Pennington DNA Study Phase III
PENNINGTON DNA STUDY BEGINS TO SHOW
HOW PRA FAMILY GROUPS ARE RELATED
Third Project Report, April 2003 - Revised January 2004, December 2004 and April 2005
by Nick Penington
(Additional help from Alan Pennington, Family Group 6)
There are about 14,000 households in the US with the surname Pennington (or a spelling variant) and 2,500 in the UK. We currently have 69 Pennington results in our study, most chosen from different lineages that apparently did not converge by paper genealogy. Of course there might be some statistical sampling error because of the relatively small number of participants that could lead us to incorrect conclusions. This should be rectified in the future with greater numbers of participants in the study. It is interesting to note the breakdown of the volunteers by country since it shows that we need more Pen(n)ingtons from countries other than the US. Currently we have 61 US, 5 UK, 1 AUS, 1 NZ and 1 Canadian Pennington volunteers.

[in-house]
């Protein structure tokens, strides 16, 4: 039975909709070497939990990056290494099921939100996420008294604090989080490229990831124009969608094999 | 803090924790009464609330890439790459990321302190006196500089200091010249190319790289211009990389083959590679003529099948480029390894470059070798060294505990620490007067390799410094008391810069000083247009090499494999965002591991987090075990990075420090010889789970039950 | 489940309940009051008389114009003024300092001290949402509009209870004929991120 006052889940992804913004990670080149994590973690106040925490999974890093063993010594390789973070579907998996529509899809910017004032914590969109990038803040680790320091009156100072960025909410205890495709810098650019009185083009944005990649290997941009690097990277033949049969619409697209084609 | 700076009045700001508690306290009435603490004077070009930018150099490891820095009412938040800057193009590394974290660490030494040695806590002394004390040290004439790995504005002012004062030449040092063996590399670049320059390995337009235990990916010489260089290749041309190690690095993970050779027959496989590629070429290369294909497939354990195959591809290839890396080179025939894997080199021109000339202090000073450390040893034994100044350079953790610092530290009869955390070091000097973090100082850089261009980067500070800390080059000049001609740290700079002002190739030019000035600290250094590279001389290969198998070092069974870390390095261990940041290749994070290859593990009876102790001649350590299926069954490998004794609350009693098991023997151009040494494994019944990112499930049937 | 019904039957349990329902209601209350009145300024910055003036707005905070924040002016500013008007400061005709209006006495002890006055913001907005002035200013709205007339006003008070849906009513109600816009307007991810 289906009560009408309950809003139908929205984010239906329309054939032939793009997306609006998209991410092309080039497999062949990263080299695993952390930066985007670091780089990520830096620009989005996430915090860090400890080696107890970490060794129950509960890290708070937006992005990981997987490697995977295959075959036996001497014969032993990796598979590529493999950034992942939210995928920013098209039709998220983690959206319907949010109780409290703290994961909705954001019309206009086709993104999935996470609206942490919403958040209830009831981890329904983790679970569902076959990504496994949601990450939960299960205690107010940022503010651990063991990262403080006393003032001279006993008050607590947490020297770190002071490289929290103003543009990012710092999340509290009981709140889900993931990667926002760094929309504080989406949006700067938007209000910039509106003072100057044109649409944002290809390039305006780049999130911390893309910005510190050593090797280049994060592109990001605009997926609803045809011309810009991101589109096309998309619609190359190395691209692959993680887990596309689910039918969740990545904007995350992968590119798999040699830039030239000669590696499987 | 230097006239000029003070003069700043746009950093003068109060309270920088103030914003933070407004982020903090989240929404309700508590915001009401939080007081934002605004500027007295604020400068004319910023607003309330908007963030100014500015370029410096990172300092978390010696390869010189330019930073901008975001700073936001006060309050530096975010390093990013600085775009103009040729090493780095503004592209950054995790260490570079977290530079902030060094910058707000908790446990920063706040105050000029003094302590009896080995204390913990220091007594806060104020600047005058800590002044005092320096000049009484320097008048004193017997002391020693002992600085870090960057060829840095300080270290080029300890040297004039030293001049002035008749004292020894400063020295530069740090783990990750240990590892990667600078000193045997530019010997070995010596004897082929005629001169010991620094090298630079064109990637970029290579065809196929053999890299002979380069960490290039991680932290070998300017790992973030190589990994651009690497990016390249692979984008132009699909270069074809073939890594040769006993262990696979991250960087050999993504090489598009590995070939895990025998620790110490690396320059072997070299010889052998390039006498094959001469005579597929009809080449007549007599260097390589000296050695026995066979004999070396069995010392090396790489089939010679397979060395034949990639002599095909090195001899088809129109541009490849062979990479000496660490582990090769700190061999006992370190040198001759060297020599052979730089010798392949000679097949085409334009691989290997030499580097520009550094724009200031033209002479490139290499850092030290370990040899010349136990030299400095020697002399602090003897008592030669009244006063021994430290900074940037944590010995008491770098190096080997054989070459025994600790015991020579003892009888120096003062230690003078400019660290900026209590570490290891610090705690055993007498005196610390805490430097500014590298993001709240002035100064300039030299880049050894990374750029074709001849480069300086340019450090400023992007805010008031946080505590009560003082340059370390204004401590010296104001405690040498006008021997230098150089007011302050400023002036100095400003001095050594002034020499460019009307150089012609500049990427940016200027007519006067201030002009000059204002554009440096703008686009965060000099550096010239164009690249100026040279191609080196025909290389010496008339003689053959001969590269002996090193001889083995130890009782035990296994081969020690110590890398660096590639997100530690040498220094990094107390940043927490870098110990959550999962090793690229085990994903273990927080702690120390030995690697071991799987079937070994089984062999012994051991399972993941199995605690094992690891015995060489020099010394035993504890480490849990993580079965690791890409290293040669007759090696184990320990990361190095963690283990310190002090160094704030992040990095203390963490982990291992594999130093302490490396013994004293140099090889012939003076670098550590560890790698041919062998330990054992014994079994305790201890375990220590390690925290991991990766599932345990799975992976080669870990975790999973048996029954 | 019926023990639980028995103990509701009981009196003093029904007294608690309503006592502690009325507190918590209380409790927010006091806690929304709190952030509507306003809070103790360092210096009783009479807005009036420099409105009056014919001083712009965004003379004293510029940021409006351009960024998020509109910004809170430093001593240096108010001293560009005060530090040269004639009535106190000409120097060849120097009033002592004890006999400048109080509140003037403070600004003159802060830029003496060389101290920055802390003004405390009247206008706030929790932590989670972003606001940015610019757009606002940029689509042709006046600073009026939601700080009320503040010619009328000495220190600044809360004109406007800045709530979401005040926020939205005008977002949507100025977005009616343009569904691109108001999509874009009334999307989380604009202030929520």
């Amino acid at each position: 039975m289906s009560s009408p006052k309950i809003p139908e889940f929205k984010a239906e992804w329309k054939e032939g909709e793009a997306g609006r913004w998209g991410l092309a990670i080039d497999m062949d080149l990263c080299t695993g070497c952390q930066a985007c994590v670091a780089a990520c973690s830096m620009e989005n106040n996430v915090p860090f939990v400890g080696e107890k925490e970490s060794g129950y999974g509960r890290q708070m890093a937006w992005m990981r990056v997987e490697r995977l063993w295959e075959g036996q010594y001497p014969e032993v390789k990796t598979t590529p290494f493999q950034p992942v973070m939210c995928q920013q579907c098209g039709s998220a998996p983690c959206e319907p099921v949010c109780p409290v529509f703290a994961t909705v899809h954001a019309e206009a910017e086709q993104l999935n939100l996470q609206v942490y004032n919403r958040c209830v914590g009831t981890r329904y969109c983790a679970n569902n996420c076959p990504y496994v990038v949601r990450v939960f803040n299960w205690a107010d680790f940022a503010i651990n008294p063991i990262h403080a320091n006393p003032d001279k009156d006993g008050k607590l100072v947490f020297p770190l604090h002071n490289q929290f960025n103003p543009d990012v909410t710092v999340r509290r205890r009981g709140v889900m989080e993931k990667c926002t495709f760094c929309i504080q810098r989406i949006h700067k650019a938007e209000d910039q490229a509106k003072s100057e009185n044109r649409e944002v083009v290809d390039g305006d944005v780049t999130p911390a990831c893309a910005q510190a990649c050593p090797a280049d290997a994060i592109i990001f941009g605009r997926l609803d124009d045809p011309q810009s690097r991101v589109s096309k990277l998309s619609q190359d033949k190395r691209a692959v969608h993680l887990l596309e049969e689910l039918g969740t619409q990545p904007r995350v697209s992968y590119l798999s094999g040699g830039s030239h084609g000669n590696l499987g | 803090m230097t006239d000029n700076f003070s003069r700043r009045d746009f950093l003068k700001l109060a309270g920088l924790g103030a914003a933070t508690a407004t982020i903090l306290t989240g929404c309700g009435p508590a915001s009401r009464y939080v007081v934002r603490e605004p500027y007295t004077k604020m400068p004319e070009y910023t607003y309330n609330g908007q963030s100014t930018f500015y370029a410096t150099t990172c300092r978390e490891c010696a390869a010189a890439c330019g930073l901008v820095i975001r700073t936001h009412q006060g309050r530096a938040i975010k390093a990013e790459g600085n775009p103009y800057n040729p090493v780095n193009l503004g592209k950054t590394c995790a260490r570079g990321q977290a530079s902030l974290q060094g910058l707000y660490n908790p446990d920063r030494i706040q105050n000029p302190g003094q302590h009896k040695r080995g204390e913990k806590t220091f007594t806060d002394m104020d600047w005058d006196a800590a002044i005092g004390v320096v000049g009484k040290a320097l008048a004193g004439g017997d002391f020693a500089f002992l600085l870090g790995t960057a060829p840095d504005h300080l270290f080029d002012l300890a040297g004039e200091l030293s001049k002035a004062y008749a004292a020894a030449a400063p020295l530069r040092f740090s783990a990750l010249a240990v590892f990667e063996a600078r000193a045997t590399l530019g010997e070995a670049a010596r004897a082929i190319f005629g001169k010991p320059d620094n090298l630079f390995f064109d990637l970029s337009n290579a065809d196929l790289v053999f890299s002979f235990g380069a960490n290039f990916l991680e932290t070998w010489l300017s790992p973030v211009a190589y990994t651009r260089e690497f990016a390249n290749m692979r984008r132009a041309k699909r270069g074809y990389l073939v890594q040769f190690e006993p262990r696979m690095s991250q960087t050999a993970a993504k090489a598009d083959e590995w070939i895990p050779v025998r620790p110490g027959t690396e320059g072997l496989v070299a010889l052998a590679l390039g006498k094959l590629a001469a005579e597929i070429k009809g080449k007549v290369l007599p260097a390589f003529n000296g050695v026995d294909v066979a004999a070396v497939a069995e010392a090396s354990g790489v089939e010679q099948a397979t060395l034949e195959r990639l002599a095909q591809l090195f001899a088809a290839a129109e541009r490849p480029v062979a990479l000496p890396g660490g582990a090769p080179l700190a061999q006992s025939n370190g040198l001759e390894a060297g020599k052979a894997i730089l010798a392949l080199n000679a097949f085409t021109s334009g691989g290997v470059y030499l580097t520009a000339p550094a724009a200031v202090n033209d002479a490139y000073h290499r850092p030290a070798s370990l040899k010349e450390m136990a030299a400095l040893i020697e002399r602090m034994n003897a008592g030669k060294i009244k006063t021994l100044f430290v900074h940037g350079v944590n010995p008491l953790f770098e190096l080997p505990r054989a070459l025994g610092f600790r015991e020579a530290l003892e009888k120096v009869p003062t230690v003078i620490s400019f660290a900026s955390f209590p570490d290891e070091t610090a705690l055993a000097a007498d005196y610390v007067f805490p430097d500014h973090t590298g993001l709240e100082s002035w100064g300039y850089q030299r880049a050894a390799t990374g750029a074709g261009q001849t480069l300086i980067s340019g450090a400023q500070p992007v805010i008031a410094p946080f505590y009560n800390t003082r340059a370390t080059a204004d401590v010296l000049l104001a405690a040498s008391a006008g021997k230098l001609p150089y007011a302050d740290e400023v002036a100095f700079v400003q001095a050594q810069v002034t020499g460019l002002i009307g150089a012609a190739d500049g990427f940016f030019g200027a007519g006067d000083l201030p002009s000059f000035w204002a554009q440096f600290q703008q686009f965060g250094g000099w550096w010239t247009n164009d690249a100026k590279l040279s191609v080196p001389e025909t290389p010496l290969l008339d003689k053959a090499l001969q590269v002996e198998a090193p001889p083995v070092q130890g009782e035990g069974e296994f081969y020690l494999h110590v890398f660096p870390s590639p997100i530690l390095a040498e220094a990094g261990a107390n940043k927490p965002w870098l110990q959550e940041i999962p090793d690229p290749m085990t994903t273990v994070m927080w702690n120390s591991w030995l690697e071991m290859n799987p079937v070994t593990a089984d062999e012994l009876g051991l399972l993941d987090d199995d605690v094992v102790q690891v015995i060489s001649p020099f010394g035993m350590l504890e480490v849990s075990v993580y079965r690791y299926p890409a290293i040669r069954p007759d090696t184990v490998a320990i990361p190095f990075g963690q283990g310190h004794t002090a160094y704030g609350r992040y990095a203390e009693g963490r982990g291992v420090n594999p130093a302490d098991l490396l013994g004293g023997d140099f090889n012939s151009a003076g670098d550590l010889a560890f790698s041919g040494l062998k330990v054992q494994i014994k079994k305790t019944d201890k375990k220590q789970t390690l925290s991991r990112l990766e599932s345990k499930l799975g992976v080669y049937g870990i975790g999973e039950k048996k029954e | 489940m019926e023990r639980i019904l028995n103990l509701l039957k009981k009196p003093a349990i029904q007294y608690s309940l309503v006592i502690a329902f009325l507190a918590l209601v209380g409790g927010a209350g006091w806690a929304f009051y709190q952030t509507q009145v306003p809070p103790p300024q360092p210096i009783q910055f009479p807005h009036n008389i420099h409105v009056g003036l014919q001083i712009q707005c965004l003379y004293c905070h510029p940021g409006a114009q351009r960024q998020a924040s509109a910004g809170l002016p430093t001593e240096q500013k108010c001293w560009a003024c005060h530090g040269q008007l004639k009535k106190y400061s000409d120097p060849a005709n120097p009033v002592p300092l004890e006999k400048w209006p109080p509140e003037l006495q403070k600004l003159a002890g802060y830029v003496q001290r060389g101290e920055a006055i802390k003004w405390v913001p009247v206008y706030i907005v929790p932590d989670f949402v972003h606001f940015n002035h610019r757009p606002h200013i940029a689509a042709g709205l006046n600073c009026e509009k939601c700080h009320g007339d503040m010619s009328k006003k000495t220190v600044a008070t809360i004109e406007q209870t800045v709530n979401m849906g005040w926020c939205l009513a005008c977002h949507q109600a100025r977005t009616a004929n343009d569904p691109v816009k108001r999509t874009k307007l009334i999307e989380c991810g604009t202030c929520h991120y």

What are we trying to do with this PRA Study?
We are building a database of the DNA sequences of male Penningtons who have documented lineage within specific PRA Family Groups or established lineages. We see now that some PRA Family Groups share a DNA sequence with other Family Groups, and hence we know their family trees have a common ancestor at some point in the past. Already we are often able to tell people who have no paper trail at all that they belong to a specific documented lineage because of their DNA analysis. Any male with the surname is welcome to get tested and find out where they fit in. A female relative of such a candidate can also sponsor a male with the Pennington surname to get tested if they would like to determine where their maternal line Penningtons fits in.